The Trinity Statement

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But once Christ has completely fulfilled the role of humanity’s “Lord,” Calvin explains, “Then he returns the lordship to his Father so that—far from diminishing his own majesty—it may shine all the more brightly. Then, also, God shall cease to be the Head of Christ,[8] for Christ’s own deity will shine of itself, although as yet it is covered by a veil.” Calvin adds, the incarnate Second Person of the Trinity “will cease to be the ambassador of his Father, and will be satisfied with that glory which he enjoyed before the creation of the world.”[9]

B. B. Warfield agreed that the term “Lord” indicates “function”[10] in Christ’s mission, as can be seen in his explanation of why “Paul might very well call Christ ‘Lord over all’ but not ‘God over all.’’’ To him, “‘Lord over all’ would have meant, however, precisely what ‘God over all’ means.”[11] Warfield specifically denies

that Paul in currently speaking of Christ as “Lord” placed him on a lower plane than God. Paul’s intention was precisely the opposite, viz., to put him on the same plane with God; and accordingly it is as “Lord” that all divine attributes and activities are ascribed to Christ and all religious emotions and worship are directed to him. In effect, the Old Testament divine names, Elohim on the one hand, and Jehovah and Adhonai on the other, are in the New Testament distributed between God the Father and God the Son with as little implication of difference in rank here as there.[12]

Instead, for Warfield, “despite this earthly origin of His human nature, He yet is and abides (present participle) nothing less than the Supreme God, ‘God over all [emphatic], blessed forever,’”[13] “our ‘great God’ (Titus 2:13).”[14] “Paul couples God our Father and the Lord Jesus Christ in his prayer on a complete equality.”[15] Even “the adjective ‘only begotten’ conveys the idea, not of derivation and subordination, but of uniqueness and consubstantiality,”[16] since Jesus “places Himself in a position, not of equality merely, but of absolute reciprocity and interpenetration of knowledge with the Father.”[17] Clearly, both Calvin and Warfield affirm that a temporary (not eternal) submission of one of the Persons of the Godhead in the incarnation was a mutually agreed-upon part of God’s plan for saving humanity from eternal condemnation, wherein a Person of the Godhead became fully human, while remaining fully God (John 1:1, 14).[18] Jesus Christ, God-Among-Us, “pitched the tent of a body” (skēnōn, John 1:14), much as the tabernacle, the tent of meeting, was placed in the center of Israel’s encampment so that humans could encounter God face to face. According to the Bible, there is salvation through no other name than that of Jesus Christ and through no other means but the death of Jesus Christ for our sins (John 3:16; Acts 4:12; 1 Tim 2:5–6). Humans witnessed the spirit of servanthood that God values and displays. It was exemplified by the once-and-for-all sacrifice of God-Among-Us to restore humanity to God’s favor through God’s grace (Heb 10:14). God’s mutual deference models a virtue for both men and women to follow.

Avoiding elements of Arianism

Suggestions that superiority and inferiority of authority eternally exist among the Persons of the Godhead are problematic. All God’s attributes are essential. We should not posit distinctive, unequal attributes that divide God’s substance. If divine attributes are ranked in a hierarchy, then it necessarily follows that the lower ranked are of inferior quality. Therefore, it is contradictory to say that they share the identical substance (ousia), and yet the degree of each attribute can differ according to rank. Such an eternal distinction makes the Son less in authority than the Father, thereby dividing and separating the one God. Such radical social Trinitarianism ends up as tritheism. Affirming one God in three coeternal, coequal Persons is, therefore, necessary to preserve and perpetuate the one faith once given to the saints.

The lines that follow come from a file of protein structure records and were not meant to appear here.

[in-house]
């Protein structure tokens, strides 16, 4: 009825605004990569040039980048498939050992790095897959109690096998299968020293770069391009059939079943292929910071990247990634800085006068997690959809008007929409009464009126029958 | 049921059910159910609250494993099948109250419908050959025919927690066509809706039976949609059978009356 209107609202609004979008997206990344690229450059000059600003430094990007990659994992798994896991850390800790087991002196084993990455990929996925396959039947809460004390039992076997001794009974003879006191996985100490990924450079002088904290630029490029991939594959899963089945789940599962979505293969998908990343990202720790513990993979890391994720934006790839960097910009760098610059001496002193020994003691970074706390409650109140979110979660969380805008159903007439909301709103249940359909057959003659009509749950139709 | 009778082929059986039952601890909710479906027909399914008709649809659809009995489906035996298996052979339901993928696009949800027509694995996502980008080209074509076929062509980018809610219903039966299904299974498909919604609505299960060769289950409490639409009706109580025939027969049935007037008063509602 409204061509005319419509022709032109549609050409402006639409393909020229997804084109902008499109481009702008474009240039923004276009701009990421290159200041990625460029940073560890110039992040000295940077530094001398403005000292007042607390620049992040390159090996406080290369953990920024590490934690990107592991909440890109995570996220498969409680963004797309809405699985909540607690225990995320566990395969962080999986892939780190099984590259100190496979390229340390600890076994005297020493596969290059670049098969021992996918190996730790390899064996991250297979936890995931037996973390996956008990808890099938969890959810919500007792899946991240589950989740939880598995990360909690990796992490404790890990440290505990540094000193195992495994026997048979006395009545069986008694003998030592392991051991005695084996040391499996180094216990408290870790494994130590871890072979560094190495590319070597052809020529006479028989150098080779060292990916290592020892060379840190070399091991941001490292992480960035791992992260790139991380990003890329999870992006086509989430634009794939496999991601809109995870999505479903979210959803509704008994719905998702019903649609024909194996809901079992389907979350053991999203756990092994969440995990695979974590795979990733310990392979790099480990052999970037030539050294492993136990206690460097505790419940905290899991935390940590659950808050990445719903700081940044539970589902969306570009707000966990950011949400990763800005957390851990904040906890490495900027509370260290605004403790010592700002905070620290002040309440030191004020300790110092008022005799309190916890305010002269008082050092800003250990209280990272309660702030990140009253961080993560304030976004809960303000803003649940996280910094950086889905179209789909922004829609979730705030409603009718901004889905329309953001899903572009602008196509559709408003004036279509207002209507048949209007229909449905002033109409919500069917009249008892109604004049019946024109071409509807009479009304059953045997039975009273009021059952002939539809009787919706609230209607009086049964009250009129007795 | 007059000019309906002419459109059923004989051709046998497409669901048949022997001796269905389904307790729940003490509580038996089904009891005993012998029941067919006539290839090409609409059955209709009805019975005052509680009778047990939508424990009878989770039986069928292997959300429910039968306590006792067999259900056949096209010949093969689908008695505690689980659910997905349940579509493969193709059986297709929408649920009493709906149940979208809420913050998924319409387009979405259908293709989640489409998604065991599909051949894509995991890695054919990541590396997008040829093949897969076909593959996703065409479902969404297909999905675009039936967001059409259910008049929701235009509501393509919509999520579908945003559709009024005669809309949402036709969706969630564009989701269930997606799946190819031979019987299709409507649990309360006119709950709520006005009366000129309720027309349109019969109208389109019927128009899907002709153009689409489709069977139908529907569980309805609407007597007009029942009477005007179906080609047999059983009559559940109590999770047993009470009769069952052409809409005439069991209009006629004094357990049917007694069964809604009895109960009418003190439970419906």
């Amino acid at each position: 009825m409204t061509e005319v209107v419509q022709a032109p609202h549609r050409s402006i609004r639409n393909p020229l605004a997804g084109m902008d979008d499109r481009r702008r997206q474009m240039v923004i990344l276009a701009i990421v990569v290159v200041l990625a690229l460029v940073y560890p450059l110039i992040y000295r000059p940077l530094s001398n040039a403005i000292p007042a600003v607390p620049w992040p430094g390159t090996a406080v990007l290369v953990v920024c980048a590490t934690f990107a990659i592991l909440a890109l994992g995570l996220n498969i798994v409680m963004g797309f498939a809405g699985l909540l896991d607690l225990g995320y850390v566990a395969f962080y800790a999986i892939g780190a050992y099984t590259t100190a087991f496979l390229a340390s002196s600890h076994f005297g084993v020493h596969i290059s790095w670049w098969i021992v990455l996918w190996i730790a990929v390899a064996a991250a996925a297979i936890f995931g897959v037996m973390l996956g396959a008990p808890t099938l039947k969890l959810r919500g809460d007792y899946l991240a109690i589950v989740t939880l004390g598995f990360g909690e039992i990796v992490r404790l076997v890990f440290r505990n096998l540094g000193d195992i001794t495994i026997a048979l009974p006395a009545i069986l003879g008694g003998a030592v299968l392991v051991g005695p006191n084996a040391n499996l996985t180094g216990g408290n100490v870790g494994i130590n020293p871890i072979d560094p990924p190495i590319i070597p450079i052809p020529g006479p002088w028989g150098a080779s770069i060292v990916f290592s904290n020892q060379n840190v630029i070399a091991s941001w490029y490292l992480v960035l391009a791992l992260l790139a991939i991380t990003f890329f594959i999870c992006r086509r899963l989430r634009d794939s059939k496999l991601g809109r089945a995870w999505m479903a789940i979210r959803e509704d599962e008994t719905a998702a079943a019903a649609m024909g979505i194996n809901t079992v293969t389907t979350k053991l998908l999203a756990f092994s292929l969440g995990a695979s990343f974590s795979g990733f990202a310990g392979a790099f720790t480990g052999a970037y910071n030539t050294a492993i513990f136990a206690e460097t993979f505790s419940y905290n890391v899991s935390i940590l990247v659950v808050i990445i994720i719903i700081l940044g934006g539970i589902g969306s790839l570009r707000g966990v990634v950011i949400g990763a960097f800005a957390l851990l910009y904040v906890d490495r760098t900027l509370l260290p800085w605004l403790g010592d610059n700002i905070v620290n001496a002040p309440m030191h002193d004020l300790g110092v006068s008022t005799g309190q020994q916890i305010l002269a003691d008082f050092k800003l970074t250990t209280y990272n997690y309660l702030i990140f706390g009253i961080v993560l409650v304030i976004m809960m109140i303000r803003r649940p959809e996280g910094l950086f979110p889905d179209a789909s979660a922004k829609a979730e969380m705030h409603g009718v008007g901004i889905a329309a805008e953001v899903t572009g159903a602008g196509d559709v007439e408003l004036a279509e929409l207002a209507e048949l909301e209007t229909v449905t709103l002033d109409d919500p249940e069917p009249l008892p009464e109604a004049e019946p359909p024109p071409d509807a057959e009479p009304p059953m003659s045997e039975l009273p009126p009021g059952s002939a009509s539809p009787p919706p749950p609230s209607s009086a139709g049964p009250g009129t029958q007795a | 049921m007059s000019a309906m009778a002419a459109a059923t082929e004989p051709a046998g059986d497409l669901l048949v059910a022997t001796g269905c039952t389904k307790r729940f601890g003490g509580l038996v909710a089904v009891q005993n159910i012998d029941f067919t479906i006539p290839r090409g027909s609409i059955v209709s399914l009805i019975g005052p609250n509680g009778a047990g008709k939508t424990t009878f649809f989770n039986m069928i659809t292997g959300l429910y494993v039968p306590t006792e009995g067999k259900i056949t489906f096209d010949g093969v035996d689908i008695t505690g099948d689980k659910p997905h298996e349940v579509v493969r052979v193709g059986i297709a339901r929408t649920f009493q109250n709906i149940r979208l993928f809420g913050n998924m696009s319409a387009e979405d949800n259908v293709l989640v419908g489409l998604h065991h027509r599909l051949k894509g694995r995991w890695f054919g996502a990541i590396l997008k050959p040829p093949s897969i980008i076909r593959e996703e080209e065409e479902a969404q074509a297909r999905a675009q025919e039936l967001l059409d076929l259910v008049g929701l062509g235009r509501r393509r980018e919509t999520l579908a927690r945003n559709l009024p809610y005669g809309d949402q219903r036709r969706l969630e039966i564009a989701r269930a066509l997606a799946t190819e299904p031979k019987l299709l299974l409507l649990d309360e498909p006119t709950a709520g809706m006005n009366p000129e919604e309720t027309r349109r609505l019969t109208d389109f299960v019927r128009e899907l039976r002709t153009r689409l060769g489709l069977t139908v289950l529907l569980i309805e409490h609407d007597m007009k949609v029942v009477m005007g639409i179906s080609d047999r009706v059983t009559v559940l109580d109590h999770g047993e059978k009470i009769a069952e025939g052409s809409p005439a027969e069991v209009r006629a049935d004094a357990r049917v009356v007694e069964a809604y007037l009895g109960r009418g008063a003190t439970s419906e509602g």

Author

Written by William David Spencer In consultation with Aída Besançon Spencer, Mimi Haddad, Royce Gruenler, Kevin Giles, I. Howard Marshall, Alan Myatt, Millard Erickson, Steven Tracy, Alvera Mickelsen, Stanley Gundry, Catherine Clark Kroeger, and other theologians, exegetes, philosophers, and church historians. To be included in the upcoming book The New Evangelical Subordinationism? Perspectives on the Equality of God the Father and God the Son. Used by permission of Wipf and Stock Publishers, www.wipfandstock.com.

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Notes

  1. 1 Cor 11:3. []
  2. John Calvin, Institutes of the Christian Religion, ed. John McNeill, trans. Ford Lewis Battles, vol. 2 (Philadelphia, PA: Westminster, 1960), 485–86 (2.14.3). []
  3. Benjamin Breckinridge Warfield, The Person and Work of Christ, ed. Samuel G. Craig (Philadelphia, PA: Presbyterian and Reformed, 1950), 226. []
  4. Warfield, The Person and Work of Christ, 224. []
  5. Warfield, The Person and Work of Christ, 225. []
  6. Warfield, The Person and Work of Christ, 46. []
  7. Warfield, The Person and Work of Christ, 47. []
  8. Warfield, The Person and Work of Christ, 75. []
  9. Warfield, The Person and Work of Christ, 56. []
  10. Warfield, The Person and Work of Christ, 65. []
  11. See also such passages recognized as establishing Jesus Christ as fully God, as John 1:18; 5:18; 8:58–59 (cf. Exod 3:14); 10:30; 20:28; Rom 9:5; Phil 2:6; Col 1:19; 2:9; Titus 2:13; Heb 1:8; 2 Pet 1:1; and passages seen as establishing Jesus Christ as fully human, as Matt 8:27; 9:3; 13:54; John 6:52; 19:5; Acts 2:22; Rom 1:3; 5:15; 9:5; 1 Tim 2:5; Heb 2:14–18. Jesus being completely God and completely human is also the major concern of “The Definition of Chalcedon.” []

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